Warriors – Maureen Fielding
“Ah, Bridget, I’m liking those rainbow socks,” Simon says, pointing at the bright stripes peeking out between the bottom of my pants and the top of my clogs.
“What about my socks?” Carla asks, hiking up her bellbottoms to show a brown sock.
“Brown! Brown! Me favorite color!” Simon enthuses. “You American girls have got real style!”
We all collapse in laughter. Simon with his silver tongue, drapes an arm around Carla, smiles down at her meaningfully, adding, “And brown eyes like yours are really me favorites.” I see Carla’s laughter turn to a pleased smile at the flattery.
Ginger, named for his fiery hair, peers at me. “Ah,” he says, “brown is sweet, but I love a pair of lovely, green eyes meself.”
I feel the blush rising, but looking into his own green eyes, I manage to say, “Well, that sounds like a man who likes his own reflection.” He chuckles.
Then Liam and Sean take up the topic, debating whether Liam’s green-eyed ex or Sean’s brown-eyed ex was the bigger harpy.
“Jesus!” says Liam. “She took a scissors to all my old pictures!”
“You’re lucky, man, she didn’t take the scissors to your balls. What kind of shit-for-brains keeps the old girlfriend’s pictures and letters in his underwear drawer?” Sean asks.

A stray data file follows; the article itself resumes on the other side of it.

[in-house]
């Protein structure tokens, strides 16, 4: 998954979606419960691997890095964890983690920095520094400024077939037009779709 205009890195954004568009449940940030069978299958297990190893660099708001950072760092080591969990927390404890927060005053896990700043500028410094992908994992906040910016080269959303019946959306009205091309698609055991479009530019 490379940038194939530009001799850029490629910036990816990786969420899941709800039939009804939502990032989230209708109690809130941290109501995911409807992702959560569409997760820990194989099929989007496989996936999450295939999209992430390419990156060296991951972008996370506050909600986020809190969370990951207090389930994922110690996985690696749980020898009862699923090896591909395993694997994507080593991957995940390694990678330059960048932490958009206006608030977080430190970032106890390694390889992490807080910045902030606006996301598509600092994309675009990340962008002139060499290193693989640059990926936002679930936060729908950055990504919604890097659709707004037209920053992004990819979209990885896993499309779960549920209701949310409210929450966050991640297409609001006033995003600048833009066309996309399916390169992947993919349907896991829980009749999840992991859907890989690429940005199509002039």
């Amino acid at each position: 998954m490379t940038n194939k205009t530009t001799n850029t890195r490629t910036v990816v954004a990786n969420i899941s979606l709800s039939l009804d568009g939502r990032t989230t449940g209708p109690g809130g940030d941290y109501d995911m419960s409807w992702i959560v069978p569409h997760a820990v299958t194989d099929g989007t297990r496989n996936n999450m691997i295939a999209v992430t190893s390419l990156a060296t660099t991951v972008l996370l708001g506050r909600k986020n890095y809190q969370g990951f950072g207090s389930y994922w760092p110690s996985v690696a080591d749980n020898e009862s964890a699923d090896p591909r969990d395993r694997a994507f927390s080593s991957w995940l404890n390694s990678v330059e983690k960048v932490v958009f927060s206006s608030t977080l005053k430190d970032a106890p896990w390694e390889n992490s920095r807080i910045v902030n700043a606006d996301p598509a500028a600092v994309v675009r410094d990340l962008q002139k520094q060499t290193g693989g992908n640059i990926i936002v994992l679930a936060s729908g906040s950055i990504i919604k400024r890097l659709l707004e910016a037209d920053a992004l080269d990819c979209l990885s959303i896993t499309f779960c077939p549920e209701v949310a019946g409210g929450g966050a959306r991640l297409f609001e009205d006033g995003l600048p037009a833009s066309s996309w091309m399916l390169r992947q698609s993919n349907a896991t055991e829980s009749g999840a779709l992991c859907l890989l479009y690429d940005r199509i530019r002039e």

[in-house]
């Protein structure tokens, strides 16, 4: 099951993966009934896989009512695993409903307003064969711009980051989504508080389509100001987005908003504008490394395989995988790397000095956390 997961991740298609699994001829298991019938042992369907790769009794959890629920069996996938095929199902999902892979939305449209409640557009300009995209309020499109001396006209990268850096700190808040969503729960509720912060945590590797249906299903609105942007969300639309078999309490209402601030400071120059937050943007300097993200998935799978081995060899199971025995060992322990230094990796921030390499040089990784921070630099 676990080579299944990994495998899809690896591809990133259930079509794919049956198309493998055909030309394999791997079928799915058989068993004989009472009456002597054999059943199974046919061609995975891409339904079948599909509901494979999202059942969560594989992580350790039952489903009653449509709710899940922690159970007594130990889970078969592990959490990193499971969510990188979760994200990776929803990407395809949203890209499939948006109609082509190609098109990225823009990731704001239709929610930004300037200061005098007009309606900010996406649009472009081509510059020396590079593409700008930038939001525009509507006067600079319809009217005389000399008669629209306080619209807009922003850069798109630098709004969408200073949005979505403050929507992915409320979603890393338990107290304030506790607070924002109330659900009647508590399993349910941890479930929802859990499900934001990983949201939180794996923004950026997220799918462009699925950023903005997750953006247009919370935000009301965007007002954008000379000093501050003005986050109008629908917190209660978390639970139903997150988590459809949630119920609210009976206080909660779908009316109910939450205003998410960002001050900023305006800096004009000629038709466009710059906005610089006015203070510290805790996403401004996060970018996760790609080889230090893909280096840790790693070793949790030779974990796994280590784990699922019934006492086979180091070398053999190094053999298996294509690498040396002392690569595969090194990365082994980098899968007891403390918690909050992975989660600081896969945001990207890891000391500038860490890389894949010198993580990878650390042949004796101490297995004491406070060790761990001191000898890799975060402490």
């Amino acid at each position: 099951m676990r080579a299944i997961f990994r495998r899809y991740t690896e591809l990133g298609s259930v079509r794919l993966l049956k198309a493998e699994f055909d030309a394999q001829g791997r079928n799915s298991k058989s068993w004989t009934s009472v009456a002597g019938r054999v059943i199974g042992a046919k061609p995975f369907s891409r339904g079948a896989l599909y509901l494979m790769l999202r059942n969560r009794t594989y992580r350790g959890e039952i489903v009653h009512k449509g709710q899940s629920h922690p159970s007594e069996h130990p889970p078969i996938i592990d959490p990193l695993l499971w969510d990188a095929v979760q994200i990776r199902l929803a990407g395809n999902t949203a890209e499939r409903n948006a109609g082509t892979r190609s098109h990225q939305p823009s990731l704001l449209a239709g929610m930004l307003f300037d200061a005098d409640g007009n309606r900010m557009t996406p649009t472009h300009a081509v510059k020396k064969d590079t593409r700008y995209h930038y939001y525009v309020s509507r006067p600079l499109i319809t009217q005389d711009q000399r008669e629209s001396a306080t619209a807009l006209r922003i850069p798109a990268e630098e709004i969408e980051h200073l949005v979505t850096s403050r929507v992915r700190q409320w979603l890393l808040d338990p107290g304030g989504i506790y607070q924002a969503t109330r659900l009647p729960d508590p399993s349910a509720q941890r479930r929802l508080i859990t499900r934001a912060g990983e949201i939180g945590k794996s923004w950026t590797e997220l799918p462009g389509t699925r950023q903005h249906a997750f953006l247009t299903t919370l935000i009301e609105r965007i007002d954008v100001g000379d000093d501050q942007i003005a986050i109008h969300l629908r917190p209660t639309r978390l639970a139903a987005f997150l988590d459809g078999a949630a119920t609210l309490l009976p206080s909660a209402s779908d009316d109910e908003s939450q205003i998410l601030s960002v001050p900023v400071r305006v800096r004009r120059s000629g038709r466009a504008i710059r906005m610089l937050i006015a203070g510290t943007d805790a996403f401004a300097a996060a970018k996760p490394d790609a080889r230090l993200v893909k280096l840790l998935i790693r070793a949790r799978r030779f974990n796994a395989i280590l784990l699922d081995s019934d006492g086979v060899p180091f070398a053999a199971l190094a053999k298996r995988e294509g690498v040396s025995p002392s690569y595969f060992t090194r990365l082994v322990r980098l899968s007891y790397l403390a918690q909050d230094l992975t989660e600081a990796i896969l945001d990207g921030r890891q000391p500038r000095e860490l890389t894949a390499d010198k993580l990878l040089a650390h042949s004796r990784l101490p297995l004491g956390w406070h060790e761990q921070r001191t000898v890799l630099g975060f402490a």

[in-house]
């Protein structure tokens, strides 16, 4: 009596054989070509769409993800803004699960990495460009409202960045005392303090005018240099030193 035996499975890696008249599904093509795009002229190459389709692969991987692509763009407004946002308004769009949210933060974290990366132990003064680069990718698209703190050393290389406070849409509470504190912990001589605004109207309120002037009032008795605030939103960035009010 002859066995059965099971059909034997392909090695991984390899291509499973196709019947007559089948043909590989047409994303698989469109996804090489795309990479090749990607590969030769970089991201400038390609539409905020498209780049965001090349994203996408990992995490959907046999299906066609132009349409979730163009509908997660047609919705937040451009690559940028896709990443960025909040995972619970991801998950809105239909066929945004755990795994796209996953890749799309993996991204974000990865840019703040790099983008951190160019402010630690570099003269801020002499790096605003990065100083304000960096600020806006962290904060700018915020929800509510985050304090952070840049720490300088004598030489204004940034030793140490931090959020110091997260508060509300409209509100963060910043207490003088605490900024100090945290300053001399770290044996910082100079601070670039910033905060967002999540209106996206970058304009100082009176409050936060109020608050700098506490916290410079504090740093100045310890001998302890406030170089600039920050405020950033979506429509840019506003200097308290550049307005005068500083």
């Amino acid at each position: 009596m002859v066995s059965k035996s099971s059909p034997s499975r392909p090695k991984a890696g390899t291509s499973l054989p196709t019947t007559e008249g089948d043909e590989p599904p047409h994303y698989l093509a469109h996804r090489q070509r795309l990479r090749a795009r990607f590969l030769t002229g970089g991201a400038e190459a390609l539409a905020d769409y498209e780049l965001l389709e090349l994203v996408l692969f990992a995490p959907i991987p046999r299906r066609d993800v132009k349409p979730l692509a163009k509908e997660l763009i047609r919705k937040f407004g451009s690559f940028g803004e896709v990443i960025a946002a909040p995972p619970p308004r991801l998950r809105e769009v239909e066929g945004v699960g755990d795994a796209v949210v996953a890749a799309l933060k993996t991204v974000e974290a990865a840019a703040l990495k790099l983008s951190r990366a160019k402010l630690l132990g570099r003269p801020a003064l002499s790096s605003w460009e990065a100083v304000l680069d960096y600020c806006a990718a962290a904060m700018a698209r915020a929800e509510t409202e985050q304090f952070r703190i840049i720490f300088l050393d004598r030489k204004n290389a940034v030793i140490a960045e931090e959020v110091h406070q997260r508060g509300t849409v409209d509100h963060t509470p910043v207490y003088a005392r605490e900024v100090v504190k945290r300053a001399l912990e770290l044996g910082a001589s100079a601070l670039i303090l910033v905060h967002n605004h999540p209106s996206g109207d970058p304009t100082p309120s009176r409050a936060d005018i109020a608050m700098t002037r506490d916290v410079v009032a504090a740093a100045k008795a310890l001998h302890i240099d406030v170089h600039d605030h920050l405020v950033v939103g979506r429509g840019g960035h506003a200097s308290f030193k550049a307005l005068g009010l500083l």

“Where else should I have kept them?”
“Not with your undies, you eejit! Too personal, and that’s the first place they look,” Sean says, rolling his eyes.
Simon weighs in. “Under the sink, behind the plumbing. She’s not going in there. If there’s a leak, she’ll fetch you.”
“Nah, man—you’ve got to pry up a floorboard,” Sean asserts.
Ginger moves closer to me. “I don’t have any old girlfriend pictures stashed away. Maybe I haven’t met that girl yet.” I feel a frisson at his nearness.
Drifting around London on spring break, Carla and I are after-hours in another pub with these Irish lads we’ve just met, and we’re glittering with these men with their lovely accents and caressing syllables. Perched on stools at the bar, we’re basking in their attention, feeling so grown up, and we’re laughing and drinking Babychams, smoking Dunhills, flirting with the danger that is man, not boy. They banter among themselves, shouting over the music to joke and insult each other. They offer sideways compliments to us and keep the drinks coming. I feel like I’m one of them, like I belong among a crew of half-drunk, twenty-something Irish men.
But somehow, we miss it—that moment, that word, that look that must be met with fists. The men stiffen and place their beers on the bar. Despite the thumping music, our little circle suddenly feels very quiet.